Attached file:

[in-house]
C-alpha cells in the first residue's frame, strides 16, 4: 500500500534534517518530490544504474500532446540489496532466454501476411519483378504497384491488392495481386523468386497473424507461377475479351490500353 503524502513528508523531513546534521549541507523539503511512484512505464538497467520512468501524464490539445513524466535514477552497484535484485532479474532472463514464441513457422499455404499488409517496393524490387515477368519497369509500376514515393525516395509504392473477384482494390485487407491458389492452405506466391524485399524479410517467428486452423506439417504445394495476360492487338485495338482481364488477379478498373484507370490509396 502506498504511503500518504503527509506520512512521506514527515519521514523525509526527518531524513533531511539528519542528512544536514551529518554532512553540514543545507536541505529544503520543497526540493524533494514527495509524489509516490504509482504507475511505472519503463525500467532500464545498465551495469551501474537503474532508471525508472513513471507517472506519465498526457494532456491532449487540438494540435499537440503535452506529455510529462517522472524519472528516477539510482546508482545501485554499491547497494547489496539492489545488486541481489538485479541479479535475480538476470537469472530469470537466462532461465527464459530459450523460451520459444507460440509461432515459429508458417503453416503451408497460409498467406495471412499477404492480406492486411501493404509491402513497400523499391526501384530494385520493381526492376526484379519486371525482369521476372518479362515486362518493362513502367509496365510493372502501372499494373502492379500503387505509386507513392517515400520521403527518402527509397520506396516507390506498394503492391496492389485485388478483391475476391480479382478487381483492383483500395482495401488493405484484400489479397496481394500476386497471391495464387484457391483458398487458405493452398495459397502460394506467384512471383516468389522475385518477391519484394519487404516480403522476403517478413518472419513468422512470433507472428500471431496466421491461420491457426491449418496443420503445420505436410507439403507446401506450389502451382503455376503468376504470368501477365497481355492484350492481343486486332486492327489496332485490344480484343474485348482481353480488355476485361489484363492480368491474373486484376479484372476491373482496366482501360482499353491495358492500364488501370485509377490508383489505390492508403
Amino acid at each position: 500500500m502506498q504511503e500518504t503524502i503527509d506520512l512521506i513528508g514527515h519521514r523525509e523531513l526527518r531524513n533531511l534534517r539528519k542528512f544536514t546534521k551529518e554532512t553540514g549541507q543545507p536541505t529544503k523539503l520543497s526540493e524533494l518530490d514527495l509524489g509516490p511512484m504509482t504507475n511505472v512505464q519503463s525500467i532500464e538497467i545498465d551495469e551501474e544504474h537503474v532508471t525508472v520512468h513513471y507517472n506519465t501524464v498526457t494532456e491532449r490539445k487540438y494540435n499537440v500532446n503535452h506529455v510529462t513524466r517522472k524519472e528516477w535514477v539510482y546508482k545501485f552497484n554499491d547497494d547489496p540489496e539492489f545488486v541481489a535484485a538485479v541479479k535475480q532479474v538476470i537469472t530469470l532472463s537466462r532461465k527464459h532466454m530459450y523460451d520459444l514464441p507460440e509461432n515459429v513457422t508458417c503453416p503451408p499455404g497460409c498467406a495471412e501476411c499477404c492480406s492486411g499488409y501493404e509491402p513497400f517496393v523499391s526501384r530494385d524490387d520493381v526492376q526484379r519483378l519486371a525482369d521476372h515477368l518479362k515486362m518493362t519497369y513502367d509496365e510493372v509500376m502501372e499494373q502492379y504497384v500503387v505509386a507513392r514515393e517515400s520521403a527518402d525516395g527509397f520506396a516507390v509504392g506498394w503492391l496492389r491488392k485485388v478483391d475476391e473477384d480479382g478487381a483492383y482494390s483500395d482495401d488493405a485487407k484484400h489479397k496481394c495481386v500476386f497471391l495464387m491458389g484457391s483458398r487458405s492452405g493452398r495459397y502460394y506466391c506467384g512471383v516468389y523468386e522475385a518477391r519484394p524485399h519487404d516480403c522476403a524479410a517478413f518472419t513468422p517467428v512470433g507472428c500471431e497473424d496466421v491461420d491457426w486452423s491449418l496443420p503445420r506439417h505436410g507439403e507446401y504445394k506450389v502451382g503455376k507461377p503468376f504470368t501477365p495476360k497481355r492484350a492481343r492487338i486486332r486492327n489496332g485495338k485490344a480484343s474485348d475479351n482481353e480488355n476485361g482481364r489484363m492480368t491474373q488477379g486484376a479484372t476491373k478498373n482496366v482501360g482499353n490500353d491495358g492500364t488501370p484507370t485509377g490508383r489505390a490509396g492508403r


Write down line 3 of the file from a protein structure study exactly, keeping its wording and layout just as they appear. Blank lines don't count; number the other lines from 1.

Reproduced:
Amino acid at each position: 500500500m502506498q504511503e500518504t503524502i503527509d506520512l512521506i513528508g514527515h519521514r523525509e523531513l526527518r531524513n533531511l534534517r539528519k542528512f544536514t546534521k551529518e554532512t553540514g549541507q543545507p536541505t529544503k523539503l520543497s526540493e524533494l518530490d514527495l509524489g509516490p511512484m504509482t504507475n511505472v512505464q519503463s525500467i532500464e538497467i545498465d551495469e551501474e544504474h537503474v532508471t525508472v520512468h513513471y507517472n506519465t501524464v498526457t494532456e491532449r490539445k487540438y494540435n499537440v500532446n503535452h506529455v510529462t513524466r517522472k524519472e528516477w535514477v539510482y546508482k545501485f552497484n554499491d547497494d547489496p540489496e539492489f545488486v541481489a535484485a538485479v541479479k535475480q532479474v538476470i537469472t530469470l532472463s537466462r532461465k527464459h532466454m530459450y523460451d520459444l514464441p507460440e509461432n515459429v513457422t508458417c503453416p503451408p499455404g497460409c498467406a495471412e501476411c499477404c492480406s492486411g499488409y501493404e509491402p513497400f517496393v523499391s526501384r530494385d524490387d520493381v526492376q526484379r519483378l519486371a525482369d521476372h515477368l518479362k515486362m518493362t519497369y513502367d509496365e510493372v509500376m502501372e499494373q502492379y504497384v500503387v505509386a507513392r514515393e517515400s520521403a527518402d525516395g527509397f520506396a516507390v509504392g506498394w503492391l496492389r491488392k485485388v478483391d475476391e473477384d480479382g478487381a483492383y482494390s483500395d482495401d488493405a485487407k484484400h489479397k496481394c495481386v500476386f497471391l495464387m491458389g484457391s483458398r487458405s492452405g493452398r495459397y502460394y506466391c506467384g512471383v516468389y523468386e522475385a518477391r519484394p524485399h519487404d516480403c522476403a524479410a517478413f518472419t513468422p517467428v512470433g507472428c500471431e497473424d496466421v491461420d491457426w486452423s491449418l496443420p503445420r506439417h505436410g507439403e507446401y504445394k506450389v502451382g503455376k507461377p503468376f504470368t501477365p495476360k497481355r492484350a492481343r492487338i486486332r486492327n489496332g485495338k485490344a480484343s474485348d475479351n482481353e480488355n476485361g482481364r489484363m492480368t491474373q488477379g486484376a479484372t476491373k478498373n482496366v482501360g482499353n490500353d491495358g492500364t488501370p484507370t485509377g490508383r489505390a490509396g492508403r